Just what are the fickle demands of tourists that relegate Bangladesh to the bottom of the tourist league in South Asia? People tend to respond to negative news but the country’s media profile has sunk into such a quiet backwater, that even the bad news, so demanded of media outlets, has been left on the international news margins, unlike India, Myanmar and Thailand, with the inherent risk to tourist numbers. In fact it’s never had enough of a profile to have ruined by the bad news that does creep out about its dysfunctional political system. Annual tourist arrival figures in the two hundred thousands pale into insignificance with the millions for its neighbours, particularly when some of those are family connections with the diaspora than more typical tourists – I met many British Bangladeshi tourists visiting relations while I was there. To put it into perspective we had that number in just one day in my home town of Brighton for DJ Fatboy Slim’s free gig on the beach 2002.
As much as many in the backpacking world would like to think otherwise, it is a scene largely driven by the same herd mentality of mass tourism, as the example of Bangladesh amply demonstrates: despite its proximity to popular destinations, rock bottom prices and visa on arrival (at Dhaka airport) for ease of entry it languishes well off most people’s radar.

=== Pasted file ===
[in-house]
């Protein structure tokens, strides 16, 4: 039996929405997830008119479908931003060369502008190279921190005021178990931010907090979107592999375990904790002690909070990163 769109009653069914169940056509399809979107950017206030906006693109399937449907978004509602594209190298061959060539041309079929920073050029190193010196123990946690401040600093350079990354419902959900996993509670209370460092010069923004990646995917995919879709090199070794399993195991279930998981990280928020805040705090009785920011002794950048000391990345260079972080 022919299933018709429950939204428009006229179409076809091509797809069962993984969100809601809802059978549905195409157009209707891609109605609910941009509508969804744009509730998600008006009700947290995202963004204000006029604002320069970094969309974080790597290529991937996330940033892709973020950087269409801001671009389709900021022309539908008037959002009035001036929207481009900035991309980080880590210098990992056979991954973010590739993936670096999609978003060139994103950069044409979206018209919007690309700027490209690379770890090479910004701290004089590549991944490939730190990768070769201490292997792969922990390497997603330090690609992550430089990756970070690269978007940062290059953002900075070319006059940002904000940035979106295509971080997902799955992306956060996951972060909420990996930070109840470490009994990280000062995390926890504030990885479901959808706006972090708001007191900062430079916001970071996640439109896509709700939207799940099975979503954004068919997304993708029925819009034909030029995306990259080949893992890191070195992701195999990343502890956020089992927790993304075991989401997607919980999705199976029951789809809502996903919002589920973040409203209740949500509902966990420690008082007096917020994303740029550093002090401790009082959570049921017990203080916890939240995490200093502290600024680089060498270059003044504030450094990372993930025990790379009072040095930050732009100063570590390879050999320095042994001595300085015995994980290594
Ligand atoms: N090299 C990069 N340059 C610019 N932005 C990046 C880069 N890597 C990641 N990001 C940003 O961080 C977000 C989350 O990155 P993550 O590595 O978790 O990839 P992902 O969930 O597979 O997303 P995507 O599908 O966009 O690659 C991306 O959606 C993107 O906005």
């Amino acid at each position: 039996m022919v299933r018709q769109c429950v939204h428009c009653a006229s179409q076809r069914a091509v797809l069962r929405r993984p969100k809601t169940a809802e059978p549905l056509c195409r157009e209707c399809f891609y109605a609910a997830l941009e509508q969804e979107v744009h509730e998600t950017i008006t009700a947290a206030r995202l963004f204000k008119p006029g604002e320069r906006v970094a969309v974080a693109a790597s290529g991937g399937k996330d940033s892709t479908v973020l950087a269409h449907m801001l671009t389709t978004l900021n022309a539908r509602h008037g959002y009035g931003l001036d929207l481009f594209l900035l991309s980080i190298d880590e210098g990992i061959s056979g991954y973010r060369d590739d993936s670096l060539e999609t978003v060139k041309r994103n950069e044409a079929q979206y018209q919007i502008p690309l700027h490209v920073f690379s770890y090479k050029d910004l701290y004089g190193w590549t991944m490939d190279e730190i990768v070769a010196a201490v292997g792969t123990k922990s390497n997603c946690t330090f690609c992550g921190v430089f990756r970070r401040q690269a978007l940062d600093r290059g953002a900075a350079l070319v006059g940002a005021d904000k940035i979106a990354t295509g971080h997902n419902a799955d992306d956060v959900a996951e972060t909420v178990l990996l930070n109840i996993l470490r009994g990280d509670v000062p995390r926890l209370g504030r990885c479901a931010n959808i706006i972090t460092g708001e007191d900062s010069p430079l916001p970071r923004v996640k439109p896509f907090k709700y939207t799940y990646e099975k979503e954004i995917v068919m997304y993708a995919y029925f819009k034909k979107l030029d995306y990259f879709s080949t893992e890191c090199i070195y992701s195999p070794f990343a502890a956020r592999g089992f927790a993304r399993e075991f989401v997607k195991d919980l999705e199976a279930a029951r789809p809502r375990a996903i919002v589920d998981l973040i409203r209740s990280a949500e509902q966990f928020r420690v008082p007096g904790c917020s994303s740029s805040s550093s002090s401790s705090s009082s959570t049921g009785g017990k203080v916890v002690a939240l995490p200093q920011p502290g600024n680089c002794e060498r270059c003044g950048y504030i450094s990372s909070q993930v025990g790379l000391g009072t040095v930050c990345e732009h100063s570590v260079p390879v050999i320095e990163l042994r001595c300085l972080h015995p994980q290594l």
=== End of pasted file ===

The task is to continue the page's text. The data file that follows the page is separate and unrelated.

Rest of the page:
So, why should you go? Forget about the scenery, history and wildlife, normal travel blogs can deal with that. You need to go because of the people. I am going to go out on a limb and risk traveler heresy by saying that it beats even the legendary friendliness of Iran (no surprise that both countries are Muslim where the religious culture of welcoming strangers is overlaid on a similar existing culture) but whilst it is a destination that gives so much, it is equally one which demands much of its visitors.
Other countries in the region, like Myanmar and Indonesia can also boast a welcome that goes beyond a general idea of friendliness but what sets Bangladesh apart is how often this translates into such a sincere level of hospitality. Time and time again, brief encounters led to invites into people’s homes to stay, to eat and of course drink tea. Others would insist on showing me around their neighbourhood or places of interest, simply motivated by Bangladeshi etiquette towards guests. From muddy, tin roofed shacks to mansions I was eagerly welcomed and where to offer anything in return is a slur on their generosity.